It begins with the Earth-Mother.

Like the sun that watches over us and its billion children in the night sky, the Earth-Mother has always been and always will be. Her power is without bound and her wisdom infinite. When she sleeps, the winds slow and the waves calm. When she rages, new mountains pierce the sky. When she loves, the fields run green and lush with her beauty. For many long years, all this was enough. The Earth-Mother was content with her simple existence.

She eventually looked outward into the empty skies and saw for the first time the sun, staring down at her. His beauty captivated her, and for a time she was in love. She stretched with her mighty stone arms, throwing mountains out of the dirt that she might embrace him, but it was not enough. Though she could feel his gaze upon her, he would always be out of her reach. She began to learn loneliness. Slowly, it consumed her. She veiled the sky in clouds, but still the sun shone through, as if to mock her. She looked to the starless, clouded night, casting her gaze away from the sun.

To mend the pain growing inside her, the Earth-Mother began to bear children. They crawled out of the clay and wandered, purposeless at first. Each of them held a small piece of the Earth-Mother’s power, and as they wandered they shaped and created in a way that she could not. Creatures of the clay-childrens’ design began to roam the Earth-Mother’s surface, and the wounds she had suffered started to heal. She began to invest in the new children her whims and desires, and in so doing gave them purpose. Some un-made the mountains she had thrust into the sky. Many of them crafted new creatures. Others still roamed, creating and un-creating listlessly. Only one, however, was made to learn.

The Earth-Mother had long known curiosity, but there were things still beyond her grasp. She could not feel her grass underfoot. She could not climb her mountains and look out upon her expanses. Her sight extended beyond the sun and the stars, outward infinitely into the skies above, but for all this she could not look upon herself. This curiosity manifested itself in a single clay-child, birthed to sate The Earth-Mother’s thirst for knowledge.

The Earth-mother called the child Hedeh and watched him roam, gathering truths and observations about her that she never would have known. For a long time, she was happy with Hedeh, until one day another clay-child un-made a creature that the Hedeh had been watching. That day, Hedeh learned curiosity. He wondered why the other clay-child had done such a thing. As questions often do, this question lead to others, until Hedeh was so distracted by his thoughts that he no longer saw to feeding the Earth-Mother the knowledge she so craved.

Hedeh had lost his purpose and along with it the creation powers the Earth-Mother had borne into him. Under the hot sun, spiritually severed from his mother, the clay-child began to harden and crack. His dry shell broke away, and from the dust crawled the first human child.


The clay-children had long passed, but Otuah was still standing by the window, listening eagerly. She waited for the story to continue, but Rhaka was silent, puffing her on her pipe. “What happened next?”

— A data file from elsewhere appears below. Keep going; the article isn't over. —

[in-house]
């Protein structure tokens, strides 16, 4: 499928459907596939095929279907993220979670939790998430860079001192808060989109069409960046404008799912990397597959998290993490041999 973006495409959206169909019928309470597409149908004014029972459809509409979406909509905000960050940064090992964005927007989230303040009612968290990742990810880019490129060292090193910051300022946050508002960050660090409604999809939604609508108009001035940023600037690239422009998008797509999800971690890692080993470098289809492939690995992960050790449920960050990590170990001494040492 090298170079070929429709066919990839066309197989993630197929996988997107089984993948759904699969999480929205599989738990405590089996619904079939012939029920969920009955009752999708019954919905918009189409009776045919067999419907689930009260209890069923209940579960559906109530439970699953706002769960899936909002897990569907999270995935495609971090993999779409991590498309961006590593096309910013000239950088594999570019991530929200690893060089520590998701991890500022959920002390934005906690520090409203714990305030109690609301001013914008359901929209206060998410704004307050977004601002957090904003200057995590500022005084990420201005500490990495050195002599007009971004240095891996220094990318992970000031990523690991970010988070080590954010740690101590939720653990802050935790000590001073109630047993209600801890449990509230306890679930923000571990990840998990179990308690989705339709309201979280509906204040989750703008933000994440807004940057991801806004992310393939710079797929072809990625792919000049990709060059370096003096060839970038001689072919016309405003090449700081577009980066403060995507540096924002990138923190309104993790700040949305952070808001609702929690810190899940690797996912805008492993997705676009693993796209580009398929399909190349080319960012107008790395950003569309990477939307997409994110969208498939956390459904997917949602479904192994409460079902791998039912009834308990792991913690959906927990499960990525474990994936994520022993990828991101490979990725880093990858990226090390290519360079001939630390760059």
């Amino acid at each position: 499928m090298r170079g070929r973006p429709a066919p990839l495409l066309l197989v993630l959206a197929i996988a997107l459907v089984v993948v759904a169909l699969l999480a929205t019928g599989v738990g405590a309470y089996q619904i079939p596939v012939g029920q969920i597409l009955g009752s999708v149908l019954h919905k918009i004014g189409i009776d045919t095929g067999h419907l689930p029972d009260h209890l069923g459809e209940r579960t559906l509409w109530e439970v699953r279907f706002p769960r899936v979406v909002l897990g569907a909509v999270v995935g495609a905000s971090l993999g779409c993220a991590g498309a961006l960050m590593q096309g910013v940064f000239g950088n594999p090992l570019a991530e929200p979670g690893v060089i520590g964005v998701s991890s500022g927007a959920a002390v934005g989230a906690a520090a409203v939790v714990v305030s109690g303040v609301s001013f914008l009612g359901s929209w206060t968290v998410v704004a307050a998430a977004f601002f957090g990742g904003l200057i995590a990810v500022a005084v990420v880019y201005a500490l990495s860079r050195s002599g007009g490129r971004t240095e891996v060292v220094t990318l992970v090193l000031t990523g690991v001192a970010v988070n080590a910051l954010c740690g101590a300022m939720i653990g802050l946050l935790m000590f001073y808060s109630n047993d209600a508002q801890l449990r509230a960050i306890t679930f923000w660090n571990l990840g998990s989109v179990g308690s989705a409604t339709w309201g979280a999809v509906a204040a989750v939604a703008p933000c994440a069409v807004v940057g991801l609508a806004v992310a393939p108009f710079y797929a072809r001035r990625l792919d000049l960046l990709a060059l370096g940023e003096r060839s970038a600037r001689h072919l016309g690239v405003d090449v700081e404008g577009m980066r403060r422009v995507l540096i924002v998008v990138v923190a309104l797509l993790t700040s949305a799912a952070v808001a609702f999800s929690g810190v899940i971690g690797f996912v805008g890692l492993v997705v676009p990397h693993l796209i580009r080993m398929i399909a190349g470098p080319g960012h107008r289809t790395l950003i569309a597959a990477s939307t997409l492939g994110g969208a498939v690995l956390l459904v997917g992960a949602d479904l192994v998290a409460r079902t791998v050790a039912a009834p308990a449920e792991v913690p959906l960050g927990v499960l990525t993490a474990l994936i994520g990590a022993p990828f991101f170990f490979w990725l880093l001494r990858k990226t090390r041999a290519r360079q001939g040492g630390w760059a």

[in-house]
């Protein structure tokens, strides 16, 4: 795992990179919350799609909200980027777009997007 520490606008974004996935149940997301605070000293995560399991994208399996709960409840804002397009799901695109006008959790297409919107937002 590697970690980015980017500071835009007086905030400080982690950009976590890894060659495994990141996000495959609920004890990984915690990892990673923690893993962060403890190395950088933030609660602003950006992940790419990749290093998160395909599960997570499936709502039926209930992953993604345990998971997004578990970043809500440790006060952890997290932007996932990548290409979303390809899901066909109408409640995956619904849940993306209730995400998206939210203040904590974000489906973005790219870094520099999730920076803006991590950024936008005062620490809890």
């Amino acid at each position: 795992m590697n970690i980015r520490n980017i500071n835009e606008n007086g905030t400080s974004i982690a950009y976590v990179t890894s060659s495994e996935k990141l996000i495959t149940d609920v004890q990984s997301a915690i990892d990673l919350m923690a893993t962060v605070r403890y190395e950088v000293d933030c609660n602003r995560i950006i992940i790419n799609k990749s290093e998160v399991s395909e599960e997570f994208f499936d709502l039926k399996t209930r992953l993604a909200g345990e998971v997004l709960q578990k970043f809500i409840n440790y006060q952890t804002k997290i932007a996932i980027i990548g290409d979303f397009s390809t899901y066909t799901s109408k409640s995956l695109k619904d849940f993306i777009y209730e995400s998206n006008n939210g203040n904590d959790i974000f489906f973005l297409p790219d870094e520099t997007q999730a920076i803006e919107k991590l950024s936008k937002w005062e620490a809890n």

Rhaka shook her head. “I wish I could tell you, child. You are still too young.”

“But…” said Otuah, disappointedly. “I want to know more.”

Rhaka raised an eyebrow at the girl, and then smiled. “I am glad. I worry what others would think, though. There is a reason your mother never told you this story.”

“No one will know,” said Otuah. “Please?”

Rhaka sighed and looked at the girl for a long moment. She was very young to be so curious, but it was understandable. The story was a secret, and for someone so young and inexperienced, there are few things more enticing.

“Perhaps later,” said Rhaka. “We should find your mother.”

The village was built on the side of a large hill, its roads winding up the deep slant from base to crest. The homes at the bottom were sparse and poorly built, all of them made from adobe or mud. The architecture and living conditions gradually improved toward the top of the hill, until the buildings were almost all made of wood and stone, some of them even built with multiple floors. It was here that Otuah lived, where she could be safely hidden away from the clay-children by those seeking to protect her.

Rhaka guided Otuah home and they bid each other goodnight. The girl reminded Rhaka of herself when she was young, full of wonder and questions. Was she wrong in filling the girl’s head with ideas about the clay-children? They were, in their own right, dangerous, but not in the way the Moreh people believed. If someone were to get to close to a clay-child who was in the middle of creating or re-creating or un-creating something, it was possible for it to do any of those things to a human, but they lacked a reason to otherwise.

As Rhaka turned to enter her house, she noticed something across the way. Three houses down, a small figure sat alone in the darkness. Squinting, she could see the three distinctive holes bored into the front of its head. The clay-child sat, puzzling over a tiny doll someone had left hanging beside their doorway. The child would be there all night, formulating new questions about the various other interesting ornaments left out for it. Come morning, its skin would be cracked and crumbling, and the owners of the house would take it in, awaiting the birth of their new child.